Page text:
So I’ve been a fan of Warby Parker since last November, when I saw a new product announcement (ad) in a copy of my wife’s Vanity Fair magazine. I remember thinking that there was zero probability that it was possible for them to sell me a hip pair of retro-cool glasses for $95.
This is why I don’t gamble.
Turns out that you can, indeed, get a brand new pair of nerd-chic glasses by mail for under a hundred spot, and Warby Parker will donate another pair to charity, to boot. The whole experience exudes trendster cred (which could be a good thing or a bad thing, of course), but one thing that’s clear is that they have hit the sweet spot when it comes to identifying an unexploited niche market and making it their own.
The Warby Parker founders realized that almost all glasses were sold by a few giant corporations that were artificially jacking up prices due to limited competition. Recognizing a need and an opening to redefine the market by offering glasses not as a medical device, but as a fashion accessory…and pricing them accordingly…paid big dividends.
Further, they used cool online marketing campaigns and saavy Web 2.0 merchandizing to build a following, not just a customer base. For example, potential customers are urged to post pictures of themselves trying on sample frames (which the company mails to your home–for free) and post them to the Warby Parker Facebook page so other customers can chime in and help you decide which is right for you. This type of personalized, interactive try-on process increases the potential customers’ psychological affinity to the “Warby Parker club.” Suddenly, the potential customer feels inclusion into a perceived peer group of cool trendsetters. It is a type of brand indoctrination, and one that works (see my photo at the top left of this page for proof).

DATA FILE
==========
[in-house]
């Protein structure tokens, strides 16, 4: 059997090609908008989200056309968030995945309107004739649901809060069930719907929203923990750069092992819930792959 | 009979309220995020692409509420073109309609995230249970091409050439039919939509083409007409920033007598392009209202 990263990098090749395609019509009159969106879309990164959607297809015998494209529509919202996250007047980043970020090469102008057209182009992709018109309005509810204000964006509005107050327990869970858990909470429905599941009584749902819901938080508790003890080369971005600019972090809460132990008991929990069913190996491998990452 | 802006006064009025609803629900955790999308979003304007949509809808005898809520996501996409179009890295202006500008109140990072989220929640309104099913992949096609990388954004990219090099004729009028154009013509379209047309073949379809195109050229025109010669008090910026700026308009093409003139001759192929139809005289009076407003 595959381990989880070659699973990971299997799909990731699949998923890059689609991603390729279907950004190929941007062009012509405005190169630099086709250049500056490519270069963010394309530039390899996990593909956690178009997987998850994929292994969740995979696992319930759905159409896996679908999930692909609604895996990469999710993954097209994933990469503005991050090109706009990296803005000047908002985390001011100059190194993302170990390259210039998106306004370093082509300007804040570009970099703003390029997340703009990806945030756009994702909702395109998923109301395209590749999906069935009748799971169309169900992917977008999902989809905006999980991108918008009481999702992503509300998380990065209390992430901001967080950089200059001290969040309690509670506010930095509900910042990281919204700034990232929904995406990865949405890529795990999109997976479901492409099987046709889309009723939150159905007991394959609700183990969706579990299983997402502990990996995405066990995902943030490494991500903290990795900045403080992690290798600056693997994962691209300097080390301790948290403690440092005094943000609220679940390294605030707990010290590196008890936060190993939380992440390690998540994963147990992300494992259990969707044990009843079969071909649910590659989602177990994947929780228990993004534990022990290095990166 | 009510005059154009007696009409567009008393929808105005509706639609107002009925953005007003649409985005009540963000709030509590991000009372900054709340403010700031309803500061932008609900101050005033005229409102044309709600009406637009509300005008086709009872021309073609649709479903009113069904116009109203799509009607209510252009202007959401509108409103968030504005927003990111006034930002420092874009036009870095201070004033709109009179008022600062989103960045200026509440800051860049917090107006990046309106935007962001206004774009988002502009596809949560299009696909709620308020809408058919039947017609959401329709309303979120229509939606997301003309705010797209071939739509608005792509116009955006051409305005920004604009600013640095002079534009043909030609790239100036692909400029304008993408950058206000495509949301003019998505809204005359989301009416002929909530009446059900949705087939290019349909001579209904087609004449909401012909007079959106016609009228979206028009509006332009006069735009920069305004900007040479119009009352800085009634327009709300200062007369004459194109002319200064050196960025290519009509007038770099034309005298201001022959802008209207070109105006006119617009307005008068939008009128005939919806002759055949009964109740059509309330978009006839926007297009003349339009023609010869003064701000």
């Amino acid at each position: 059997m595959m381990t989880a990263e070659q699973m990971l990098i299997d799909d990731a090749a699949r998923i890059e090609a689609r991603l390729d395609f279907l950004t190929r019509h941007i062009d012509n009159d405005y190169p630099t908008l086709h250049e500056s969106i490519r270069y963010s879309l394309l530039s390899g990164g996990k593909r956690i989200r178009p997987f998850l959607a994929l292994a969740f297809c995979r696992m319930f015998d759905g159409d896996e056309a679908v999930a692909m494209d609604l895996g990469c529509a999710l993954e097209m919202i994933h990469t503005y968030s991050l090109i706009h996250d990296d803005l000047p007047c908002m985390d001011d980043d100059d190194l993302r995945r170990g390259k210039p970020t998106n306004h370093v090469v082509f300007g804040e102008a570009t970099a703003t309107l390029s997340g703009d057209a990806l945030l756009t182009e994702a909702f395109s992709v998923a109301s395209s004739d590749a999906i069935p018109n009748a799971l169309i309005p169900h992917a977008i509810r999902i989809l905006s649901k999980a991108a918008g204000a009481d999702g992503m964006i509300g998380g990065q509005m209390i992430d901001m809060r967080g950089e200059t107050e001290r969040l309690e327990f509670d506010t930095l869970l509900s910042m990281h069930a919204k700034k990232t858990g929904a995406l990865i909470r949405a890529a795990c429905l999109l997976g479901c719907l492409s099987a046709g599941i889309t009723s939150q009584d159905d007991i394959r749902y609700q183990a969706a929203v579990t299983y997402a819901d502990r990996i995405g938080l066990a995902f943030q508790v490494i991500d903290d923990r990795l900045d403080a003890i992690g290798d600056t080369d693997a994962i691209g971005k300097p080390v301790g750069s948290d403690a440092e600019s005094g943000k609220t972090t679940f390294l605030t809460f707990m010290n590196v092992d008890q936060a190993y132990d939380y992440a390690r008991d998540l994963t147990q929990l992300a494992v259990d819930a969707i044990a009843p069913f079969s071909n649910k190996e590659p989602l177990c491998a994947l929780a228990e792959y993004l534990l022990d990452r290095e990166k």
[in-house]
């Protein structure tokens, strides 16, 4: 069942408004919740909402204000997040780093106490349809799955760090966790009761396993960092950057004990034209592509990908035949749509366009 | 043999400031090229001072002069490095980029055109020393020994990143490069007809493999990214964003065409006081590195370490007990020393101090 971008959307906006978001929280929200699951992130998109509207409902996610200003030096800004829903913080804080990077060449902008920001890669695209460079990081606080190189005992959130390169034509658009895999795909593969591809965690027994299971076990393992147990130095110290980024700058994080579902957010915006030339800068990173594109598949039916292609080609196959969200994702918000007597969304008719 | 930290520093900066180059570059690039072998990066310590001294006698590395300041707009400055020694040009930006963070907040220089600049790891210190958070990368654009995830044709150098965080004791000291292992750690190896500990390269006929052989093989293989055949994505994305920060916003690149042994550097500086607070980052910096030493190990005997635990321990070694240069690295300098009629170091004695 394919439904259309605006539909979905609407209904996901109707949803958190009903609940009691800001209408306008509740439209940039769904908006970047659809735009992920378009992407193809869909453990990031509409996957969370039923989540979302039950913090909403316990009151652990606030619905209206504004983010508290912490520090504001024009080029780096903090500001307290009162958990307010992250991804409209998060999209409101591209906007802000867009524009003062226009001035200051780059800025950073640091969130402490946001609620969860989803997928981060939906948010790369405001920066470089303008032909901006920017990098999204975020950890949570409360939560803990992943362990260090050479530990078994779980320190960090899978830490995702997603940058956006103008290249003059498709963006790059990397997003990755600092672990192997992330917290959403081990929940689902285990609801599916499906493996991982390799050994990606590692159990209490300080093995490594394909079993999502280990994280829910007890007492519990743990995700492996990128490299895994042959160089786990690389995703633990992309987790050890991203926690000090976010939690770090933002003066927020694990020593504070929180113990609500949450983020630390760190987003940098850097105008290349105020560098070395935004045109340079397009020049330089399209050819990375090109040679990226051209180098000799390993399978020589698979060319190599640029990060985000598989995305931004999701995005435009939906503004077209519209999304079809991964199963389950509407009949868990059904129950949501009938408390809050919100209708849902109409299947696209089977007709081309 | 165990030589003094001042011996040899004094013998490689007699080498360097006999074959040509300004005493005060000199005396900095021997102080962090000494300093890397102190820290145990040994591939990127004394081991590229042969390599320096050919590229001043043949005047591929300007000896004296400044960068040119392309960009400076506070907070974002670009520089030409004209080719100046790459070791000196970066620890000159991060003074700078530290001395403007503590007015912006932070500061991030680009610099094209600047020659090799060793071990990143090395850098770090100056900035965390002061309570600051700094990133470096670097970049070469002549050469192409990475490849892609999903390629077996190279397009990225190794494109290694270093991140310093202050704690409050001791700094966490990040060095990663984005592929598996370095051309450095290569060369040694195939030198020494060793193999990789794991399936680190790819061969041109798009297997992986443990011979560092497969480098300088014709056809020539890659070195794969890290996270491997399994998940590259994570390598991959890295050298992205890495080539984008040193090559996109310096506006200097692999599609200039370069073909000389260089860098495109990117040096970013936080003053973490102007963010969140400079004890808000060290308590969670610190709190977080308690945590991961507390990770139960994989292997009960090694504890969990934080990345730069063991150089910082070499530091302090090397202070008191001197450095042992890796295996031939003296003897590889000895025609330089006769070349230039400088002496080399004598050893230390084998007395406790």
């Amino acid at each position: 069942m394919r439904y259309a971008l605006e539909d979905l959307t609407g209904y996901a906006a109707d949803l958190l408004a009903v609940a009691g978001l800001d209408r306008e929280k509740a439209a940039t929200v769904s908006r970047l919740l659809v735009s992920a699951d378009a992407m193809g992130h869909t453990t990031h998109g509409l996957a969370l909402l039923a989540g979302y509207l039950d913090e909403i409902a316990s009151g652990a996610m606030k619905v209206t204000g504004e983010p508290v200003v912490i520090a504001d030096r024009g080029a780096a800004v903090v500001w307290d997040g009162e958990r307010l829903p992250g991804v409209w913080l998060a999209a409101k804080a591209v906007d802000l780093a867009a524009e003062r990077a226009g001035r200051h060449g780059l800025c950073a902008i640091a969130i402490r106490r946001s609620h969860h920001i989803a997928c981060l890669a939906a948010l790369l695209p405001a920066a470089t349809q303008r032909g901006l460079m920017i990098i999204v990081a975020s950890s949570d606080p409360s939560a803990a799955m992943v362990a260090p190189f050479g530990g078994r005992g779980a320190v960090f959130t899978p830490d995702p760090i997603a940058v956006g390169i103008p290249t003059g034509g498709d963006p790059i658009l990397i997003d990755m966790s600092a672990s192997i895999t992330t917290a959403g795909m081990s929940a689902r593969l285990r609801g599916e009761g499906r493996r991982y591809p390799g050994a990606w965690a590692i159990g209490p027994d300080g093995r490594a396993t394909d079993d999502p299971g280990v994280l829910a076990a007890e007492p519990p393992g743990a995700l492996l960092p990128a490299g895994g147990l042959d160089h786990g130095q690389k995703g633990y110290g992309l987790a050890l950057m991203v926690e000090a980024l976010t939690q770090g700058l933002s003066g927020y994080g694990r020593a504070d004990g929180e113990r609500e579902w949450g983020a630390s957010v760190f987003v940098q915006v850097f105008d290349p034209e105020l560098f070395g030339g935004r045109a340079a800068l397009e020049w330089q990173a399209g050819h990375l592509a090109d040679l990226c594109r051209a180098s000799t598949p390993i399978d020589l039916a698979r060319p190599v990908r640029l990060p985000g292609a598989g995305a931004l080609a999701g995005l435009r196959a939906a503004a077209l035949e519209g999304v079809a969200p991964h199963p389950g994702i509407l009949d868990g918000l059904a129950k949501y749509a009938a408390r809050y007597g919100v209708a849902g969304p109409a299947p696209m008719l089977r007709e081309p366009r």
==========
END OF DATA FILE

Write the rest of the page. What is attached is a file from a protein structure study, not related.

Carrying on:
So what can associations learn from this? One, careful examination of mature markets can expose new opportunities created when traditional ways of doing business do not take advantage of new technology. Two, you will increase members’ or potential members’ likelihood of purchase follow-through if you are able to “bring them into the fold,” psychologically. And three: Ensuring that your brand image fits your target market segment like a pair of cute eyeglasses doesn’t hurt, either.